Related Posts:

Tuesday, 17 July 2018

Simple Sausage Pasta Bake

Quick disclaimer: just so you know, if you're expecting Cordon Bleu food, you'll be sadly disappointed. This post is for those of us who need something more 'low maintenance'! 

I've been meaning to add this recipe to the blog for a while. It's a simple recipe to make and I love simple! It basically involves one dish, and a saucepan in which to cook the pasta, so less washing up... and what's not to like about that?

Quick, easy, simple and delicious!

I may have mentioned before that Kiddo can err on the fussy side. 

Well, in actual fact she's getting a lot better about these things, but we still need to find ways to disguise the veg. in her life, which is where this little pasta bake comes in quite handy. 

At the moment, Kiddo says this dish is her favourite!

Little does she know, that's she's eating far more veg. than she realises!

You see we make it with the Dolmio hidden veg sauce - any other extraneous veg I try to include gets left behind in her bowl (unless its her good old favourite - carrots). 

Just to give you an idea of quantities in terms of persons this dish could feed, now that Kiddo has a good appetite, this serves us three with very little left over.


1 pack of 6 sausages 
250g dried pasta 
1 tablespoon of cooking oil
1 jar of tomato-based pasta sauce 
A couple of handfuls of fresh or frozen mixed veg. of your choice.
A couple of handfuls of grated cheese


1. Put a pan of water on to boil (for the pasta) and preheat the oven according to the instructions on the sausage packet. 

2. Cook sausages according to packet instructions (I usually use Heck Pork Sausages, or Rankin's or Tesco Finest). If you use the dish you want to eventually contain the whole bake, it saves on washing up!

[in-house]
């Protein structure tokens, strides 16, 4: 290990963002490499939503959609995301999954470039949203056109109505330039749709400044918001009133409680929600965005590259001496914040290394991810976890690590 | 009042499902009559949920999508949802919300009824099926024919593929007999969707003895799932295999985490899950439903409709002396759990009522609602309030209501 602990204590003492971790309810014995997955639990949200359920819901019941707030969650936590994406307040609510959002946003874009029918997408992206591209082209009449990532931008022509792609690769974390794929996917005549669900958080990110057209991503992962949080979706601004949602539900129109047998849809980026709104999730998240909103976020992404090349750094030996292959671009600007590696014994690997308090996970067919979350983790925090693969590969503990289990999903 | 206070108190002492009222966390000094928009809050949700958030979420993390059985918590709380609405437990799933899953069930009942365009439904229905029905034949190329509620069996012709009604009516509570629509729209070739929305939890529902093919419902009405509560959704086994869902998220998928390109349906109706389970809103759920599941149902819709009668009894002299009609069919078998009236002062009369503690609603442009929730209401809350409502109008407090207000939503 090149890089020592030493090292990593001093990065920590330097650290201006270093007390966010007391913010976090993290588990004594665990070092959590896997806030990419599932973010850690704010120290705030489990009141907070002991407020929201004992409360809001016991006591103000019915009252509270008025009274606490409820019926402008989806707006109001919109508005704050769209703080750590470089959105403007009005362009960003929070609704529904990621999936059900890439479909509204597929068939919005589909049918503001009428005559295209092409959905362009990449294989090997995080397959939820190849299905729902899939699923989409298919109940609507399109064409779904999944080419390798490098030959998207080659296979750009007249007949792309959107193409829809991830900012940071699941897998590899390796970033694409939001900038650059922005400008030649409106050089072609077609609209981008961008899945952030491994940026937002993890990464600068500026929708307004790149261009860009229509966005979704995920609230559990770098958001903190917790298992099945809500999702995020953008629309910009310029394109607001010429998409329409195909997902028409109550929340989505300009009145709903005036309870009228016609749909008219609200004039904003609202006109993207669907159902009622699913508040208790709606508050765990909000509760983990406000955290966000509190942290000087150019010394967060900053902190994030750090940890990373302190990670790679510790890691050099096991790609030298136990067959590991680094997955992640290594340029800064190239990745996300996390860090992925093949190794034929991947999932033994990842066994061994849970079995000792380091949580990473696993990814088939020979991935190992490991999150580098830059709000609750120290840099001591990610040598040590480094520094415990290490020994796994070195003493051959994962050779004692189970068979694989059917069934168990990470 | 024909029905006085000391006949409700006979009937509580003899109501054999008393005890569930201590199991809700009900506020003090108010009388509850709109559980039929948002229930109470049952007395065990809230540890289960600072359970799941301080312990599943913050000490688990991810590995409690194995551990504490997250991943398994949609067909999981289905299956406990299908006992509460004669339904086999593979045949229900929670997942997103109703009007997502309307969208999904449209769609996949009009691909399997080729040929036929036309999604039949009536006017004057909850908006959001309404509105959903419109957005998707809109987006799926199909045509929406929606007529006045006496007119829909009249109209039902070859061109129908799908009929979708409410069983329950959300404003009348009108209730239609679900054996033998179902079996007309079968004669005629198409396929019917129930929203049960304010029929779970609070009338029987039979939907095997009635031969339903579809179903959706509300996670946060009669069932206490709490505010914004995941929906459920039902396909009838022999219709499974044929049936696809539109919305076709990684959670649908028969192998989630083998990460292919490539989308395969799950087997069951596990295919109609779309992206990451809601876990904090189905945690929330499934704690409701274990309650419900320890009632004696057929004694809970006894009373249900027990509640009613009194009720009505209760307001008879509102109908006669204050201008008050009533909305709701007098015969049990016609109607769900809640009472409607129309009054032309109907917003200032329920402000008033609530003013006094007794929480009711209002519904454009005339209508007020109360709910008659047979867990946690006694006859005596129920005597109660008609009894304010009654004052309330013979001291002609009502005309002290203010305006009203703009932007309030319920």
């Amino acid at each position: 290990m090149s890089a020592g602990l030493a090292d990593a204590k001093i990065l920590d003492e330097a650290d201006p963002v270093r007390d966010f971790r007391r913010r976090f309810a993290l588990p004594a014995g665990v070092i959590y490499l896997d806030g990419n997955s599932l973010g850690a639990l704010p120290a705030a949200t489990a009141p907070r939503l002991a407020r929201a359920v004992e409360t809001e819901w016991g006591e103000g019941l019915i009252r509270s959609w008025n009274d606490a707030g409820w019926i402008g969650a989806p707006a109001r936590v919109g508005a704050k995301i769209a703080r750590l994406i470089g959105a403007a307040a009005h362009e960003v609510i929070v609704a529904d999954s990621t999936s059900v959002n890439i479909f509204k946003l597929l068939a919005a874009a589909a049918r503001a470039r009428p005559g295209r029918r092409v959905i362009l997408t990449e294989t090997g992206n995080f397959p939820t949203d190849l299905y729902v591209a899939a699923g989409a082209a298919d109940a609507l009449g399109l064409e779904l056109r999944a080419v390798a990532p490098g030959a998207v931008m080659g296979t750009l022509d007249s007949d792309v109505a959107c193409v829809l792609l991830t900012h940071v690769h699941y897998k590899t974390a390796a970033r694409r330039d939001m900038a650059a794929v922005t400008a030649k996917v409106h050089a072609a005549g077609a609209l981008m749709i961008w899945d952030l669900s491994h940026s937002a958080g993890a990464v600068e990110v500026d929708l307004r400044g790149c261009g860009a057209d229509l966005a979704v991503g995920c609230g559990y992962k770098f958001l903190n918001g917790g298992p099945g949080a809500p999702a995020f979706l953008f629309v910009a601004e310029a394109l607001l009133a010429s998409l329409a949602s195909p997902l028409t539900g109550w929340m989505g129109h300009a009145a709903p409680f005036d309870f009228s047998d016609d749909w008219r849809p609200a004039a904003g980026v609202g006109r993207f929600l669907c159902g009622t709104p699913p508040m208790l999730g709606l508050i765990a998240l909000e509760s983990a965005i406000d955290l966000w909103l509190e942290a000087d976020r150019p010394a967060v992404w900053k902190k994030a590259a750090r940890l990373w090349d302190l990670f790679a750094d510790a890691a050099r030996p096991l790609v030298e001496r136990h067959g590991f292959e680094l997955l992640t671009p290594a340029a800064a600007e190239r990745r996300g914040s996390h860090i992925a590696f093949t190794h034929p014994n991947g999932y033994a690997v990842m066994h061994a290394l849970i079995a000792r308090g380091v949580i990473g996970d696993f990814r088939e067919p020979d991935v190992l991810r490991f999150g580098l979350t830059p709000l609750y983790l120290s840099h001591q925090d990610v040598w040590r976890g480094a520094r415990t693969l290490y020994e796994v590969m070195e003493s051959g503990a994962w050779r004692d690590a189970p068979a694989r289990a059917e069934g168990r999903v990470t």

3. Pour the dried pasta (I usually use Tesco or Sainsbury's free from pasta - usually Fusili, but Penne also works well) into a pan of boiling water. Cook according to instructions, then drain.

4. Once sausages are cooked, drain off any excess oil, and chop them into bite-sized pieces.

5. Add the drained pasta, the jar of tomato-based pasta sauce (Dolmio hidden veg in our case) and a few handfuls of frozen or fresh chopped veg. of your choice. I often add sweetcorn, peas, chopped carrot or pepper. Use two forks to 'toss' the ingredients together, ensuring that you achieve an even mix of the ingredinets.

6. Top with grated cheese (I use Daiya shredded mozzarella-style cheese - see here).

7. Return dish to the oven for another ten to fifteen minutes - to melt the cheese.

8. Serve into bowls and Bon Appetit!

Please note: 
This post is not an advert. I have not been paid to write this post. I am not sponsored in any way, even by advertising. I do not receive products free to review, although I have often been offered them. This is to try and maintain an unbiased approach. Any products listed in this post are here purely because they genuinely are the products we have used and enjoy consuming. They are included here merely to point people who are new to suitable products that they too may enjoy. All views expressed are my own (unless I've asked for The Hub's or Kiddo's). I try to tell is 'as-it-is'.

Related Posts:

Wednesday, 13 June 2018

Oh my Daiya! New to the UK dairy free, soya free, cheese alternative

EEK! - Hold the front page!!

Check this out:


And this:


I'm excited, can you tell?

Yep, because we can now buy Daiya cheese in the UK.

It's been a big hit in the US for years!


What's it like??

The cheddar looks like cheddar, similar texture to cheddar and actually, yes has similar flavour to cheddar - the mature stuff that I used to LOVE with a passion and have been missing ever since. The nearest I have got to that missing flavour has been Amy's gluten, dairy and soya free macaroni cheese ready meals.

I mean usually, I would say that ALL vegan cheese tastes better toasted or cooked, but NOT this one! Yes, I actually enjoy this 'un on a plain cracker, just like regular cheese! Hence my excitement!

And there is no residual flavour of anything else, like coconut, for example!

It slices and grates well - a bit crumbly towards the end, but show me a cheese that doesn't!

The only flaw and for me this is a small one - it doesn't melt on top of dishes, like the dish I made for dinner last night. However, Daiya have that one covered with their shredded, mozzarella-style cheese. That one I wouldn't eat on plain crackers, BUT it melts beautifully, and tastes yummy and cheesy once it has done so.